Manga-ka: Reiichi Hiiro
Rating: Mature (18+)
Released: September 2008
Synopsis: “Yu: shy, part-time florist. Ryo: street-walking playboy. Kaname: cool-headed defense attorney. These three couldn’t be more different — except that they share the same body! After a childhood trauma, Yu created his multiple personalities so someone would love him. But when Yu falls in love with Sugo, Ryo and Kaname’s jealousy makes it nigh impossible for them to meet!”
When I picked up Romantic Illusions, I had just finished a volume 2-6 mini-marathon of MPD Psycho. Could I possibly handle reading another multiple personality book right now? Yes, yes I could, and not only did I read it, but I loved every minute of it.
Romantic Illusions is about a young man named Yu. He’s cute, shy and works part time as a florist at little flower shop. But, unknown to everyone else, Yu also has multiple personality disorder, and two other personalities sharing his body with him. First there’s Kaname, who dyes their hair black, puts on a suit and heads out to his money-making job as a defense attorney. In contrast to them both is Ryo, a sharp-tongued playboy with an eye for attractive men and a lust for sleeping with them. The three can all communicate with one another and switch around taking control of the body and living their relatively separate lives.
To both the credit of the creator and the folks at DMP, the individual manners of speech between the three make a huge impact on how easy this story is to follow. You can always tell which personality is in control from how they speak, along with some distinctive body language. It’s the kind of thing that would’ve negatively impacted the story greatly if it hadn’t been given proper care to by the translator and writers, to maintain the difference in tone and phrasing. Fortunately, it was, and you can tell.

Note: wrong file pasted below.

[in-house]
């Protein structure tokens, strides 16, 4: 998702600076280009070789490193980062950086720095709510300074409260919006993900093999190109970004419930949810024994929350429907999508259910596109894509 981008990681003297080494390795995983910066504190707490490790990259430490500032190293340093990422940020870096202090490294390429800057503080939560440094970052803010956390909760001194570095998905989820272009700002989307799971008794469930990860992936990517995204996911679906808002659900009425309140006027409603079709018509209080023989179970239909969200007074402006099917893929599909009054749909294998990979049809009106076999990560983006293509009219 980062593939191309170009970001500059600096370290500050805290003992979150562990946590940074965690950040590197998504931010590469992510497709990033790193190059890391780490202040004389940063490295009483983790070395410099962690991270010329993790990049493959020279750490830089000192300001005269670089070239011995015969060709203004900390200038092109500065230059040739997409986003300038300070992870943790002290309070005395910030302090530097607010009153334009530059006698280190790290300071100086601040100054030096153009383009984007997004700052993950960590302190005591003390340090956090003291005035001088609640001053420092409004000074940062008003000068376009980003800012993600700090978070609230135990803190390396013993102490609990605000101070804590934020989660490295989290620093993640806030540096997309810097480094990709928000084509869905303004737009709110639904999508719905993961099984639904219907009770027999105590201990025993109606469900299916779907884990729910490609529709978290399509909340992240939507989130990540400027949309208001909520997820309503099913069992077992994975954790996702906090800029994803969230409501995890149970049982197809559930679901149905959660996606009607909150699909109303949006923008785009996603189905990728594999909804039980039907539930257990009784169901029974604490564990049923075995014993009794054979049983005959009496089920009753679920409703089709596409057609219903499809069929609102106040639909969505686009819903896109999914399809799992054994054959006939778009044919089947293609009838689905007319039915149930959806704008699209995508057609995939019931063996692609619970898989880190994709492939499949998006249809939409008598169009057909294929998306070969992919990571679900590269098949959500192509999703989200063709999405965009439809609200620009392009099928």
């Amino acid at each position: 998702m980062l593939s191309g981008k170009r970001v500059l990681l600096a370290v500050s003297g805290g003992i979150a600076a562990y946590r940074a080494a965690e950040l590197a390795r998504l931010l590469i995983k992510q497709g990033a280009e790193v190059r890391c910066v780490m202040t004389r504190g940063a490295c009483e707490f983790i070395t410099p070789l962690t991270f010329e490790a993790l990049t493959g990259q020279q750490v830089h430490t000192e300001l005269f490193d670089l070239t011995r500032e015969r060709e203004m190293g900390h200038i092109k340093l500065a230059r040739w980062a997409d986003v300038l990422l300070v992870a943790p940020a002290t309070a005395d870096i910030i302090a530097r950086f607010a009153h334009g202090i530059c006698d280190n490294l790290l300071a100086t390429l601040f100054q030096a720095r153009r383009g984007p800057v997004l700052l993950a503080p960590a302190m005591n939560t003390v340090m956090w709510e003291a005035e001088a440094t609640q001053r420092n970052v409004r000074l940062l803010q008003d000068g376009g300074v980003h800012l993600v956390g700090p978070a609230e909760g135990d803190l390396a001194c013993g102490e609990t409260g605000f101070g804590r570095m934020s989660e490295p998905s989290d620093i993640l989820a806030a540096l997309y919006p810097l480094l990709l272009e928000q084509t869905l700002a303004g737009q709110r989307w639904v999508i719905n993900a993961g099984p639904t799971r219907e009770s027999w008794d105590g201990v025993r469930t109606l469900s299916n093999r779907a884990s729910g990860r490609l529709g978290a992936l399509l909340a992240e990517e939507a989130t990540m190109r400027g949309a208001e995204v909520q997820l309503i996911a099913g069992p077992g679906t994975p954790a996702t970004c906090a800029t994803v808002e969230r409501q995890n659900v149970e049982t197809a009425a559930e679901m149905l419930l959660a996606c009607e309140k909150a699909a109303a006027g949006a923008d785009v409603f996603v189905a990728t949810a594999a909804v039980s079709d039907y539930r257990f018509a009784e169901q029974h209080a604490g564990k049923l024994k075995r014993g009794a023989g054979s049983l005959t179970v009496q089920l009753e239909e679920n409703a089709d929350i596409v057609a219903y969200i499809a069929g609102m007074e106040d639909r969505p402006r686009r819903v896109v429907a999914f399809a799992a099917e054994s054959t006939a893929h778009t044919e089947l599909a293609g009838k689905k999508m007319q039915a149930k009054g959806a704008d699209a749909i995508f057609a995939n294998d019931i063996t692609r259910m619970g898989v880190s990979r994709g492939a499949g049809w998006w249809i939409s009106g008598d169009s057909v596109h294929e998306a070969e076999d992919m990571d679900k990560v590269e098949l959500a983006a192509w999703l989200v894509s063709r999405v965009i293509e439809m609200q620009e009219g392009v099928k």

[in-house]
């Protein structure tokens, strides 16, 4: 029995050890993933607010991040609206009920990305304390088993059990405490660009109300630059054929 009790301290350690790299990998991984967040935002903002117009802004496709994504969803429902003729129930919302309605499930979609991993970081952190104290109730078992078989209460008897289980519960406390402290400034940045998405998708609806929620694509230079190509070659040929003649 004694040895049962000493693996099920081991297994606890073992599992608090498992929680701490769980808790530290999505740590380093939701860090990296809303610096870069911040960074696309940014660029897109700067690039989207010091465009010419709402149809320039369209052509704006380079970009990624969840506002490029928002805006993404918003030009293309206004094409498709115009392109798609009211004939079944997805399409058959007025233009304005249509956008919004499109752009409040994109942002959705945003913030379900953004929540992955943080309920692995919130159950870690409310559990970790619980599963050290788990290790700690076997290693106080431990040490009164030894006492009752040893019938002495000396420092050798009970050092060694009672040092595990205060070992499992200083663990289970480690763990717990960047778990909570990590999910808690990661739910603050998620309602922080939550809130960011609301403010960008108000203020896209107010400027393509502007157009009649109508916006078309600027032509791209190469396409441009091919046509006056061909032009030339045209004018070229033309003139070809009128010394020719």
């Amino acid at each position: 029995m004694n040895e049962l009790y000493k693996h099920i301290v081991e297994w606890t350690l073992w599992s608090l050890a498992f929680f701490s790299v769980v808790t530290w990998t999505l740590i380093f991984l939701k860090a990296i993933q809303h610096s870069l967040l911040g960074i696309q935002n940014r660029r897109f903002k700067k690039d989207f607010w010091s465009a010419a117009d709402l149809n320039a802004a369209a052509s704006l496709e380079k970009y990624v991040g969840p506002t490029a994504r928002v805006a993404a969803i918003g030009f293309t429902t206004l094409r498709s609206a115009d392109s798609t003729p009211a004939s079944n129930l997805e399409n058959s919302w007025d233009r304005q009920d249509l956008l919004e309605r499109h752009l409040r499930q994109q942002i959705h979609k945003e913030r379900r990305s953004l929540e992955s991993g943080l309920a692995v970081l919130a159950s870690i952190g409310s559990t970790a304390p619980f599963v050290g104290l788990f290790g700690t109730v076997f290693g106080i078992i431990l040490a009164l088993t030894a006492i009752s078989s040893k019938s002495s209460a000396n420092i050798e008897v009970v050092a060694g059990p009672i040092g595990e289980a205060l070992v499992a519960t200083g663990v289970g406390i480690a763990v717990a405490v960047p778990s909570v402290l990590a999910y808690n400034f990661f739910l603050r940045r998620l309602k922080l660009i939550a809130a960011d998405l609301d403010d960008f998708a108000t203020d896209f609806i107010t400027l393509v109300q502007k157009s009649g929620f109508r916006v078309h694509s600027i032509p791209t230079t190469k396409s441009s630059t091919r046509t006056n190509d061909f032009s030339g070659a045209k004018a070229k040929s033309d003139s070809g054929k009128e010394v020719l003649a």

Entering into their lives is kind and handsome Sugo, who wishes to date Yu. Having had a crush on Sugo for sometime, Yu is thrilled. However, Kaname and Ryo are not. The two were created by Yu’s subconscious in reaction to his mother repeatedly telling him he would never be loved, so two personalities who would love Yu unconditionally were developed. Unfortunately for Yu, the two see Sugo as a threat, and an unnecessary one at that, since they both believe that no one could love Yu anymore than they. Not only is this an issue, but there’s also the fear that if Yu does truly fall in love with Sugo, and Sugo loves him in return, that Kaname and Ryo would disappear forever and Yu can’t imagine losing his family.
But the multiple personality love interest problems don’t stop there! Not only does Sugo have to prove himself to Yu’s ‘brothers’ but both Kaname and Ryo have some interests of their own to deal with. Some chapters that focus more individually on each personality were excellent reads and the added trials of a three-way shared life only served to make it more entertaining.
Adding to my enjoyment of this story was Reiichi Hiiro’s artwork because it’s just downright near-perfect as far as I’m concerned. The characters are all bishonen-title-worthy attractive but maintain distinctly male features and the attention given to body language per in-control personality was great. The whole thing is very consistently drawn with subtle details that make every page a fun little visual treat. Sexiness, humour, drama and comedy, the art adds (and in many cases solely holds up) all of it.
Come the end, Romantic Illusions is one of those books that makes me extra-happy about sitting down to write up a review because all I want to do is sing its praises. From the very likeable and diverse cast of characters, to the laugh-out loud comedy and sweet romances, and wonderfully suiting artwork, there’s plently to enjoy for boys’ love fans. I absolutely adored every page in this book and it’s one of the best and most memorable reads I’ve had in a while. I found it to be a tremendously fun read that I look forward to enjoying again and again.